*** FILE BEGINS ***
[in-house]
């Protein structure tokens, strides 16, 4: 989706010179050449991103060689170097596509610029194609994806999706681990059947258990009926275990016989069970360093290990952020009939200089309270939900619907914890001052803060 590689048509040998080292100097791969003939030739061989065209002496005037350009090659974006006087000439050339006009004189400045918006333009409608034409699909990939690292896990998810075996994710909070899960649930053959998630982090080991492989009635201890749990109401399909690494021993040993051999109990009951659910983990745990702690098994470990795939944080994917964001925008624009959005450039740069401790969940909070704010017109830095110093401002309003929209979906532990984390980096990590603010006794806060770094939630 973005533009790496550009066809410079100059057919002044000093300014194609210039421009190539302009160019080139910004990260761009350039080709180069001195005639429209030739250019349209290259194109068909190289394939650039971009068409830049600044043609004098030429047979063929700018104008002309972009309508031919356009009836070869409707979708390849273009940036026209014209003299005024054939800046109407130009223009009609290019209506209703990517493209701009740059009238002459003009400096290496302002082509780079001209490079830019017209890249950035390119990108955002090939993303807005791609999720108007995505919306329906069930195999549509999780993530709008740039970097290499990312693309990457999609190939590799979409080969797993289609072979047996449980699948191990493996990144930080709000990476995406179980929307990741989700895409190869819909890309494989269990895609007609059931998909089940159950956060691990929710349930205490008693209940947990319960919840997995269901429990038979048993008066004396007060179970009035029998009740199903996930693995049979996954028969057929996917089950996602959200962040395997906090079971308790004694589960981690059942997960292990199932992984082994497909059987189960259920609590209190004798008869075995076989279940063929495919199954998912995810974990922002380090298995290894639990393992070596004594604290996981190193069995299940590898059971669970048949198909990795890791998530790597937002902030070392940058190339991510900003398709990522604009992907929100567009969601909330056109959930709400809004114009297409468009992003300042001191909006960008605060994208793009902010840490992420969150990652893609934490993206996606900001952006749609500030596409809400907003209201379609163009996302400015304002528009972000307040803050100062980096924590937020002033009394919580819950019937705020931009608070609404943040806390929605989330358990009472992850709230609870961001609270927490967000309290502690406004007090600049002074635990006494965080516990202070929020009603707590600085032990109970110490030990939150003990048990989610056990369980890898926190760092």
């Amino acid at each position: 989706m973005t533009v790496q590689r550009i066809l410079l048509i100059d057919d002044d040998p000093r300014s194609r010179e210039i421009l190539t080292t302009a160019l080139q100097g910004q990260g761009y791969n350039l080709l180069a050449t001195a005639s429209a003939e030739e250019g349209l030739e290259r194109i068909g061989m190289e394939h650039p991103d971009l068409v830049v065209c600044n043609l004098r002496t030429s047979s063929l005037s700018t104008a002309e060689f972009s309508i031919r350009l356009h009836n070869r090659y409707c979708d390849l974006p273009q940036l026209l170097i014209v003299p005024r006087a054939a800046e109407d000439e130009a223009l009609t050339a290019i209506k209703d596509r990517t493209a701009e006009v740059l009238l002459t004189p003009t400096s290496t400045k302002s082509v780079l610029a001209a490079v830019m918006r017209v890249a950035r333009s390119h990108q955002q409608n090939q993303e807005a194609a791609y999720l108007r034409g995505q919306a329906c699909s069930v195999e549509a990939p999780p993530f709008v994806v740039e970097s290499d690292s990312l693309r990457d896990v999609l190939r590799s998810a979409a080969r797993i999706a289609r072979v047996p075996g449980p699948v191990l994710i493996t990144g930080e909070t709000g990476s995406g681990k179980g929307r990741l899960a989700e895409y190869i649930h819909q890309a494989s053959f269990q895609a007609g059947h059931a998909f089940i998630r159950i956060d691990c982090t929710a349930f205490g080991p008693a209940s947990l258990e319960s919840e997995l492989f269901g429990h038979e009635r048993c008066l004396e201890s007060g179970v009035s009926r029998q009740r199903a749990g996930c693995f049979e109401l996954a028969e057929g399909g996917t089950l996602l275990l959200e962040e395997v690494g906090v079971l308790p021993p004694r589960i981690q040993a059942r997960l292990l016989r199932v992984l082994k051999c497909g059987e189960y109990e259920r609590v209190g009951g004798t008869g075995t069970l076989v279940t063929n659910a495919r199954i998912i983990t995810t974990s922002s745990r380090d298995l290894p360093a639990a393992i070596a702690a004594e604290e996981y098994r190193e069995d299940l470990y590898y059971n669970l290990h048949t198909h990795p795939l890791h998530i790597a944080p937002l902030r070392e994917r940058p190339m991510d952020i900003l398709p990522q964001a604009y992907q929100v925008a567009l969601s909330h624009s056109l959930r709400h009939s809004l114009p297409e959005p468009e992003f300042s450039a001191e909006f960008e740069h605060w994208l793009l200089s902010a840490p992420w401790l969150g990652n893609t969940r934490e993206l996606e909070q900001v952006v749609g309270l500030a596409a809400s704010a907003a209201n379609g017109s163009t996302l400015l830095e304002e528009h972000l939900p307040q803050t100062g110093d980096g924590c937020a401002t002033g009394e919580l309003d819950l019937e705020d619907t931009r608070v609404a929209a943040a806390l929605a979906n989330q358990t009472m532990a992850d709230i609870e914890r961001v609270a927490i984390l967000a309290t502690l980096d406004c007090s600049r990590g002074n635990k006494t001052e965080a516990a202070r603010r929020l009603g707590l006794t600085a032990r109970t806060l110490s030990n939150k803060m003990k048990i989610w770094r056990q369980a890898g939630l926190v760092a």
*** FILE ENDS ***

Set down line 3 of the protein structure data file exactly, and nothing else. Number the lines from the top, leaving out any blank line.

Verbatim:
């Amino acid at each position: 989706m973005t533009v790496q590689r550009i066809l410079l048509i100059d057919d002044d040998p000093r300014s194609r010179e210039i421009l190539t080292t302009a160019l080139q100097g910004q990260g761009y791969n350039l080709l180069a050449t001195a005639s429209a003939e030739e250019g349209l030739e290259r194109i068909g061989m190289e394939h650039p991103d971009l068409v830049v065209c600044n043609l004098r002496t030429s047979s063929l005037s700018t104008a002309e060689f972009s309508i031919r350009l356009h009836n070869r090659y409707c979708d390849l974006p273009q940036l026209l170097i014209v003299p005024r006087a054939a800046e109407d000439e130009a223009l009609t050339a290019i209506k209703d596509r990517t493209a701009e006009v740059l009238l002459t004189p003009t400096s290496t400045k302002s082509v780079l610029a001209a490079v830019m918006r017209v890249a950035r333009s390119h990108q955002q409608n090939q993303e807005a194609a791609y999720l108007r034409g995505q919306a329906c699909s069930v195999e549509a990939p999780p993530f709008v994806v740039e970097s290499d690292s990312l693309r990457d896990v999609l190939r590799s998810a979409a080969r797993i999706a289609r072979v047996p075996g449980p699948v191990l994710i493996t990144g930080e909070t709000g990476s995406g681990k179980g929307r990741l899960a989700e895409y190869i649930h819909q890309a494989s053959f269990q895609a007609g059947h059931a998909f089940i998630r159950i956060d691990c982090t929710a349930f205490g080991p008693a209940s947990l258990e319960s919840e997995l492989f269901g429990h038979e009635r048993c008066l004396e201890s007060g179970v009035s009926r029998q009740r199903a749990g996930c693995f049979e109401l996954a028969e057929g399909g996917t089950l996602l275990l959200e962040e395997v690494g906090v079971l308790p021993p004694r589960i981690q040993a059942r997960l292990l016989r199932v992984l082994k051999c497909g059987e189960y109990e259920r609590v209190g009951g004798t008869g075995t069970l076989v279940t063929n659910a495919r199954i998912i983990t995810t974990s922002s745990r380090d298995l290894p360093a639990a393992i070596a702690a004594e604290e996981y098994r190193e069995d299940l470990y590898y059971n669970l290990h048949t198909h990795p795939l890791h998530i790597a944080p937002l902030r070392e994917r940058p190339m991510d952020i900003l398709p990522q964001a604009y992907q929100v925008a567009l969601s909330h624009s056109l959930r709400h009939s809004l114009p297409e959005p468009e992003f300042s450039a001191e909006f960008e740069h605060w994208l793009l200089s902010a840490p992420w401790l969150g990652n893609t969940r934490e993206l996606e909070q900001v952006v749609g309270l500030a596409a809400s704010a907003a209201n379609g017109s163009t996302l400015l830095e304002e528009h972000l939900p307040q803050t100062g110093d980096g924590c937020a401002t002033g009394e919580l309003d819950l019937e705020d619907t931009r608070v609404a929209a943040a806390l929605a979906n989330q358990t009472m532990a992850d709230i609870e914890r961001v609270a927490i984390l967000a309290t502690l980096d406004c007090s600049r990590g002074n635990k006494t001052e965080a516990a202070r603010r929020l009603g707590l006794t600085a032990r109970t806060l110490s030990n939150k803060m003990k048990i989610w770094r056990q369980a890898g939630l926190v760092a």